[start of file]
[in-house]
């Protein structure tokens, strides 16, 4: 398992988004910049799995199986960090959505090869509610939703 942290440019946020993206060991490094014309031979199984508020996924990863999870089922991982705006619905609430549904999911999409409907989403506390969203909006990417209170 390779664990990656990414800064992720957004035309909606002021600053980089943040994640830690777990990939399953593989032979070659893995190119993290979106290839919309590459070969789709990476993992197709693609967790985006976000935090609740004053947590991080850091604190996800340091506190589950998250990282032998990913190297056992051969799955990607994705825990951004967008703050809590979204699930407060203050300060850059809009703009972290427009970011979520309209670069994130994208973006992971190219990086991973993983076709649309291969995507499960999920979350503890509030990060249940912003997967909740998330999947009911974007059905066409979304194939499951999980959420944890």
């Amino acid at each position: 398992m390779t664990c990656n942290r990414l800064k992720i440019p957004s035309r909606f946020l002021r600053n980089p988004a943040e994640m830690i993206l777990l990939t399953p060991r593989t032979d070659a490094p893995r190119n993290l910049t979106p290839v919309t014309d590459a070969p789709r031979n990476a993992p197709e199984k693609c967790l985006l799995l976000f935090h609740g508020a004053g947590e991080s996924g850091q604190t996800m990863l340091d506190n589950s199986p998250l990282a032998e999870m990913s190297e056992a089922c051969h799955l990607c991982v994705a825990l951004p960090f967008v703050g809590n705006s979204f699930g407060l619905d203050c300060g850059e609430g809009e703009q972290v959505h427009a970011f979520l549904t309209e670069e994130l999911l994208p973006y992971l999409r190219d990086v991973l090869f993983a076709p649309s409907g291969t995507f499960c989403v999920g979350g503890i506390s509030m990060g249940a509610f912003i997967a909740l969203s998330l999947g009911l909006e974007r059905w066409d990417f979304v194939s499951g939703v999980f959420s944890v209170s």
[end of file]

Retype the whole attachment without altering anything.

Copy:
[in-house]
């Protein structure tokens, strides 16, 4: 398992988004910049799995199986960090959505090869509610939703 942290440019946020993206060991490094014309031979199984508020996924990863999870089922991982705006619905609430549904999911999409409907989403506390969203909006990417209170 390779664990990656990414800064992720957004035309909606002021600053980089943040994640830690777990990939399953593989032979070659893995190119993290979106290839919309590459070969789709990476993992197709693609967790985006976000935090609740004053947590991080850091604190996800340091506190589950998250990282032998990913190297056992051969799955990607994705825990951004967008703050809590979204699930407060203050300060850059809009703009972290427009970011979520309209670069994130994208973006992971190219990086991973993983076709649309291969995507499960999920979350503890509030990060249940912003997967909740998330999947009911974007059905066409979304194939499951999980959420944890």
């Amino acid at each position: 398992m390779t664990c990656n942290r990414l800064k992720i440019p957004s035309r909606f946020l002021r600053n980089p988004a943040e994640m830690i993206l777990l990939t399953p060991r593989t032979d070659a490094p893995r190119n993290l910049t979106p290839v919309t014309d590459a070969p789709r031979n990476a993992p197709e199984k693609c967790l985006l799995l976000f935090h609740g508020a004053g947590e991080s996924g850091q604190t996800m990863l340091d506190n589950s199986p998250l990282a032998e999870m990913s190297e056992a089922c051969h799955l990607c991982v994705a825990l951004p960090f967008v703050g809590n705006s979204f699930g407060l619905d203050c300060g850059e609430g809009e703009q972290v959505h427009a970011f979520l549904t309209e670069e994130l999911l994208p973006y992971l999409r190219d990086v991973l090869f993983a076709p649309s409907g291969t995507f499960c989403v999920g979350g503890i506390s509030m990060g249940a509610f912003i997967a909740l969203s998330l999947g009911l909006e974007r059905w066409d990417f979304v194939s499951g939703v999980f959420s944890v209170s």